Beatles News

Ringo Starr has been asked the “crazy ­question” a million times before, and he knows that it’s coming.

I know he hates being interviewed because it’s always questions about the Fab Four, if he misses George and John, and whether he’s jealous of Sir Paul’s knighthood.

Five years ago Ringo dented his reputation as the joker of the Beatles pack when he posted an irate message on his website saying he would no longer sign autographs because fans were flogging them on eBay.

So I slip the question in between asking about his new band, his charity foundation and his love of gardening.

Would The Beatles have reunited by now had they all survived, after all their Sixies arch-rivals the Rolling Stone are back on the road again and due to headline Glastonbury next month for the first time?

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Source: Mirror News


TO mark 50 years since The Beatles played Abergavenny Town Hall, a local shop is urging other businesses to create Beatles inspired window displays.

June 22, 1963, was the day The Beatles played their one and only performance in Abergavenny Town Hall. The Beatles took to the stage at 10.30pm after John Lennon flew in by helicopter from an appearance on Juke Box Jury in London. Just 600 fans saw them perform, each paying 12s/6d for their tickets.

The Beatles played a 20-minute set before attending a civic reception by the mayor and mayoress of Abergavenny, Councillor and Mrs JF Thurston and then spending the night in the town’s Angel Hotel.

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Source: Free Press


Ace Arts filed suit against Sony and Apple Thursday in an effort to get the two media giants' lawyers off its case and let it release a Beatles documentary.

The Beatles' first live U.S. concert -- February 11, 1964 in Washington, D.C. -- was set to be included in its entirety in the upcoming Screenvision documentary, “The Beatles: The Lost Concert.”

Apple Corps. has its own Beatles concert project in the works. "The Beatles Live!" will incorporate concert footage from band's tours in the 1960s submitted by professionals and fans.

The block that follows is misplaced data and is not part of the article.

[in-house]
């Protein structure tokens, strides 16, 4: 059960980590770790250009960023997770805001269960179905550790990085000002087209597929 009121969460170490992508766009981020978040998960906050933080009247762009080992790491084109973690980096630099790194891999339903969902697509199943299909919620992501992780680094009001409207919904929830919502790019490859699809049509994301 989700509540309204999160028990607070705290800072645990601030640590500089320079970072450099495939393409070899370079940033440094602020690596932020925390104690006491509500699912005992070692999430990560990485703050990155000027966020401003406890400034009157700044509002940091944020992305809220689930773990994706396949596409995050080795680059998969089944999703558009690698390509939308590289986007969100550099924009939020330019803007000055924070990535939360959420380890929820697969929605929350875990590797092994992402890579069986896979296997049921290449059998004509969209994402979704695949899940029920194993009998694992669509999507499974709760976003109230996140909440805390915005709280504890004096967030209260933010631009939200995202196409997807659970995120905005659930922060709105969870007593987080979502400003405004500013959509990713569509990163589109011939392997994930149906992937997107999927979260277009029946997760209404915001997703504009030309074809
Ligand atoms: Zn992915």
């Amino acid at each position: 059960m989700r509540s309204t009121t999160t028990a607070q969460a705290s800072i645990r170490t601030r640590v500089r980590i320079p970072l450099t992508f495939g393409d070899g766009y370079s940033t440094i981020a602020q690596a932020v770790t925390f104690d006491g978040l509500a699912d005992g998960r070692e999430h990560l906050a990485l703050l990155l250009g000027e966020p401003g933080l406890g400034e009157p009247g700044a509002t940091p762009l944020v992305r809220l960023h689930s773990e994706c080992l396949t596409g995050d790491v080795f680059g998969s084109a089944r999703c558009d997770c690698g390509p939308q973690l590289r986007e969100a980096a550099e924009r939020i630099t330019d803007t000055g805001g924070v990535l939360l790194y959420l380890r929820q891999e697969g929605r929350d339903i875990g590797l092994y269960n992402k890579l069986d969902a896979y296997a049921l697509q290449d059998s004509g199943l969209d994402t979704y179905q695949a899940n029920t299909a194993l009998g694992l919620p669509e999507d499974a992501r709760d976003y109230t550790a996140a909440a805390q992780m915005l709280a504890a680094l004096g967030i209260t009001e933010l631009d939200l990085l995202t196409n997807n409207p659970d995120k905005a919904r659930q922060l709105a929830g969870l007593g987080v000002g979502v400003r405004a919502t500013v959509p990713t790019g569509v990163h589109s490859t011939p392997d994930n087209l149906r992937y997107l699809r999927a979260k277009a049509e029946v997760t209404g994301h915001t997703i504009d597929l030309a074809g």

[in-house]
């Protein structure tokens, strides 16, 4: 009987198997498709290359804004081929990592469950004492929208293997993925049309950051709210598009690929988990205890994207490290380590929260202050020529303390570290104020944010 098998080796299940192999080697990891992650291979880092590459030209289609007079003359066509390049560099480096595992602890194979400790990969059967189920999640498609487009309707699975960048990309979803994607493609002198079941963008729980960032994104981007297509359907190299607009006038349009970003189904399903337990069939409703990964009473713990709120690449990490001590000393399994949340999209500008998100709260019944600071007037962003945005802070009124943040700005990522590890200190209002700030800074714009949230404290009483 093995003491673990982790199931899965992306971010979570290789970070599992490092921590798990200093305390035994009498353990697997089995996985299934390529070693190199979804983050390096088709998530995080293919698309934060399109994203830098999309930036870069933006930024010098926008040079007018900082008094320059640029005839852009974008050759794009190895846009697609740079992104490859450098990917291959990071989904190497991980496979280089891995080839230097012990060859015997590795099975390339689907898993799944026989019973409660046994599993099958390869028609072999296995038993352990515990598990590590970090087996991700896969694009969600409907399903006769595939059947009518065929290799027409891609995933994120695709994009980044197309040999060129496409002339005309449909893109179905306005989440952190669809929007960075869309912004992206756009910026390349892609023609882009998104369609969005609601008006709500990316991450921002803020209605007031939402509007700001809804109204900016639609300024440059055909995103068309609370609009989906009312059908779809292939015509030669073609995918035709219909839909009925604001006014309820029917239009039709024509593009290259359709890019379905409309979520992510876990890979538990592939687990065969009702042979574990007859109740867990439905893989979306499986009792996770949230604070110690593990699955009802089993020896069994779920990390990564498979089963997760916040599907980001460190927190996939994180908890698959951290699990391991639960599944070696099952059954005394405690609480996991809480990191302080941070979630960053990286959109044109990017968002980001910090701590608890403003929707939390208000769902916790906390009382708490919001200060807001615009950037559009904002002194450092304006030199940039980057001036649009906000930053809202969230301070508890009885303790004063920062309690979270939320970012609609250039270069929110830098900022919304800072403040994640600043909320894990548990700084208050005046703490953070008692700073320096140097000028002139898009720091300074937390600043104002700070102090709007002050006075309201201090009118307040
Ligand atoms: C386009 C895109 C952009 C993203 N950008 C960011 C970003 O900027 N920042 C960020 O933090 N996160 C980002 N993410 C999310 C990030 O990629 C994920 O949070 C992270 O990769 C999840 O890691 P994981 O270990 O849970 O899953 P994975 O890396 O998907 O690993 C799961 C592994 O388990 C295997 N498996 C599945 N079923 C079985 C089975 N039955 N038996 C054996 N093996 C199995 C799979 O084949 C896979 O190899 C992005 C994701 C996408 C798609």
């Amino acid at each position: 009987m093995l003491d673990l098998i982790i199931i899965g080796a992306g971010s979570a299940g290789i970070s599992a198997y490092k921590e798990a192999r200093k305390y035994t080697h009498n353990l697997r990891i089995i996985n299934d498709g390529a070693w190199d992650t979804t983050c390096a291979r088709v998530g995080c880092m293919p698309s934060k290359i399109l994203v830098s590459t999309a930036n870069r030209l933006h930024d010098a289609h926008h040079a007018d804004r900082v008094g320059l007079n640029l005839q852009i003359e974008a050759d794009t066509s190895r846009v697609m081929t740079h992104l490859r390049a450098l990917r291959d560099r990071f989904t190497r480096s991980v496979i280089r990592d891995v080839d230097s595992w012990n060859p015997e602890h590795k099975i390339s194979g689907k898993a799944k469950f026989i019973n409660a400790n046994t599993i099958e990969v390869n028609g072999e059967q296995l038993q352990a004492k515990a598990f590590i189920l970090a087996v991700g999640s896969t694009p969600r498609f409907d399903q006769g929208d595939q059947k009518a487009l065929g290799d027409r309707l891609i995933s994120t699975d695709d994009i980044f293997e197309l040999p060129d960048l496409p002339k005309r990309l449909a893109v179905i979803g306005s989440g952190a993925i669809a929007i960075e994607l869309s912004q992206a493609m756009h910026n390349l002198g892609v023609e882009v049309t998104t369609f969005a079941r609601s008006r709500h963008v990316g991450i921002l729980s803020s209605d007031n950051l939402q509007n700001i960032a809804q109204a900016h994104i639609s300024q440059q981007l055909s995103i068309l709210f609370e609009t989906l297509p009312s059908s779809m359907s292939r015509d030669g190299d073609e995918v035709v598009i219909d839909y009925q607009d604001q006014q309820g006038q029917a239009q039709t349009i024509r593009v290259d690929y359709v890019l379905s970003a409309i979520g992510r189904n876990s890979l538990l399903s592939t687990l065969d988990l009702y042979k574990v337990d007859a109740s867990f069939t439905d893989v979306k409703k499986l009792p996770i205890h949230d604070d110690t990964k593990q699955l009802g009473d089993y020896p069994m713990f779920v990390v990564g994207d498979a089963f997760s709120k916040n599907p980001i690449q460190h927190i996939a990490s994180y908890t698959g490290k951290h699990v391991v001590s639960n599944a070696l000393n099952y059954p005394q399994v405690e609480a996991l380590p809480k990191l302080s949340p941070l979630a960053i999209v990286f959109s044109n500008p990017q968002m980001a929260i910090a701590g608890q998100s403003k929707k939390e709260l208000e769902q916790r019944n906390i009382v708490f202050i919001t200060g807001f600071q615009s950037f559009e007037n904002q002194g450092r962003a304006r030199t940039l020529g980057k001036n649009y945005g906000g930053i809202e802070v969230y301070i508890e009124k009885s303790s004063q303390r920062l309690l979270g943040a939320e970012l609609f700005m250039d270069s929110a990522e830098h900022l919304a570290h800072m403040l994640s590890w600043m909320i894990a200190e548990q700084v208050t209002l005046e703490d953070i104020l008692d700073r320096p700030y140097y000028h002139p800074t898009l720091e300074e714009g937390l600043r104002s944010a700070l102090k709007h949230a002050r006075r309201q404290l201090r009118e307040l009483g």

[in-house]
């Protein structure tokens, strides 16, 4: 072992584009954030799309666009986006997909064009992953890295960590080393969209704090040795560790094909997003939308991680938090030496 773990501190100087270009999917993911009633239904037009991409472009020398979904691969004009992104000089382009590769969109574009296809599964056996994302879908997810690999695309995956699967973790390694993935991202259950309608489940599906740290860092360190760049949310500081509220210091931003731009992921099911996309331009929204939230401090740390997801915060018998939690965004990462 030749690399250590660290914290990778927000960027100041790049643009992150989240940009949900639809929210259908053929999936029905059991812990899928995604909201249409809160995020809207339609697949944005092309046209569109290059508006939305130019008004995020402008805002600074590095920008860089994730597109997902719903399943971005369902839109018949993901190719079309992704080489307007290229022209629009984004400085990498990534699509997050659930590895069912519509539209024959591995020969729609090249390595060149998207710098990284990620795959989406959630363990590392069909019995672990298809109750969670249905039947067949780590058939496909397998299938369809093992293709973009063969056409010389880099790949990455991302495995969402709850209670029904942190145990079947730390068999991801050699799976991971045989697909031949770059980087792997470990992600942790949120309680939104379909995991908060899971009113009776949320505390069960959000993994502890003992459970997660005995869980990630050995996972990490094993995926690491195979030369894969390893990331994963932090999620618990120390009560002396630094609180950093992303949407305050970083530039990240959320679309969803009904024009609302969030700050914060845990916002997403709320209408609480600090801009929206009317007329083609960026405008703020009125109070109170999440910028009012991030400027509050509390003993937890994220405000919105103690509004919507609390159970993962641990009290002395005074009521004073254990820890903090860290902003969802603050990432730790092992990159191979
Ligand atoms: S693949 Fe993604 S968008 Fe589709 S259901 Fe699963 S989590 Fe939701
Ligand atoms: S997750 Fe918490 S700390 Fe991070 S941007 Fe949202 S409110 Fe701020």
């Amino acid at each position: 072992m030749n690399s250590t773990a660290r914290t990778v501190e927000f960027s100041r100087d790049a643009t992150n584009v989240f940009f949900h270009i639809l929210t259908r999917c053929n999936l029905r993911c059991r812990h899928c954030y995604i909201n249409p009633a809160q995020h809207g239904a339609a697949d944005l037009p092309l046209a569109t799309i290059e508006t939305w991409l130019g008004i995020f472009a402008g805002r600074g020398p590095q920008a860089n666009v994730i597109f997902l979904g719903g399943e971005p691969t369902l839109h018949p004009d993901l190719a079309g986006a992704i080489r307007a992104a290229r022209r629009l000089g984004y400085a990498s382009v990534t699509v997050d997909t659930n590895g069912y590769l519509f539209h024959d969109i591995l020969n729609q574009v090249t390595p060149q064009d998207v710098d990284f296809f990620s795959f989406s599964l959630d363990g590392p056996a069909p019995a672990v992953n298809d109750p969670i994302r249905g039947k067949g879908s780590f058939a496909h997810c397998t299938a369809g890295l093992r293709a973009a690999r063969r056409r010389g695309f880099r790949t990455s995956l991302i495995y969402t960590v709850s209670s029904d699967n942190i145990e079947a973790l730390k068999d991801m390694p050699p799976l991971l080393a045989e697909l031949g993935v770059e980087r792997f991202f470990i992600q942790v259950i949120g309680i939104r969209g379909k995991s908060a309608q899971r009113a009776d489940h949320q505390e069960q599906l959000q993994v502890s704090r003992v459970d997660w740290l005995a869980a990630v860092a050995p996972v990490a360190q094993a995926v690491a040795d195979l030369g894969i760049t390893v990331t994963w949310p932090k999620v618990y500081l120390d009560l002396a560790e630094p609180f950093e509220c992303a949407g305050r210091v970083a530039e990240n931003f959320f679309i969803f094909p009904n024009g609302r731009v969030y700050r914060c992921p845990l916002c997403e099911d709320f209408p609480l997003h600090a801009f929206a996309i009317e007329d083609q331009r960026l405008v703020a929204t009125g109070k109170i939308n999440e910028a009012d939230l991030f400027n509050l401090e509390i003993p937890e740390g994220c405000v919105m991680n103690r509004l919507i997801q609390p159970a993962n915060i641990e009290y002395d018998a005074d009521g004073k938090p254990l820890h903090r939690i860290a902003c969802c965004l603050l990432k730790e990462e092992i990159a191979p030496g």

Ace Arts is suing for the right to distribute its version, “The Beatles: The Lost Concert.” It claims “the company that funded, taped, and exhibited the D.C. Concert allowed the film of the concert (the ‘Tape’) to be transferred without copyright protection.”

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Source: The Wrap Covering Hollywood

Abbey Road Meets... Ken Townsend - Saturday, June 08, 2013

Today marks the 51st anniversary of The Beatles’ first ever recording session at Abbey Road Studios, which took place on 6th June 1962.

In honour of the occasion we put your questions to Ken Townsend, who was an engineer on that very session and went on to manage Abbey Road Studios for over 20 years.

We were inundated with questions on Facebook and Twitter, and it was a tough call picking the best ones to put to Ken. Thank you to everyone who participated!

Here’s the interview in full:

What kind of engineer are you? - ‏@manyreasonsy, via Twitter

A long since retired one, now an octogenarian and currently building a wall and steps in the garden!

I was trained as a design and development engineer at EMI in Hayes, but moved to Abbey Road in my final year as a trainee, in 1954. My job title was then Recording Engineer, but what are now known as Recording Engineers were then called Balance Engineers.


Next week will see the release on DVD, Blu-ray and Download of 'Rockshow', the live concert film which was shot in 1976 when Paul McCartney & Wings undertook the epic ‘Wings over the World’ tour. It would be the largest-scale tour they would ever undertake as a band.

Pre-order your copy of the film now from Amazon HERE!

The film is packed with all the classic Wings hits - plus some of The Beatles’ and Paul’s solo classics. Although filmed on the ‘Wings over the World’ tour at the enormous Kingdome in Seattle, ‘Rockshow’, originally a cut down version of the concert, was not premiered until November 1980 in New York and April 1981 in London.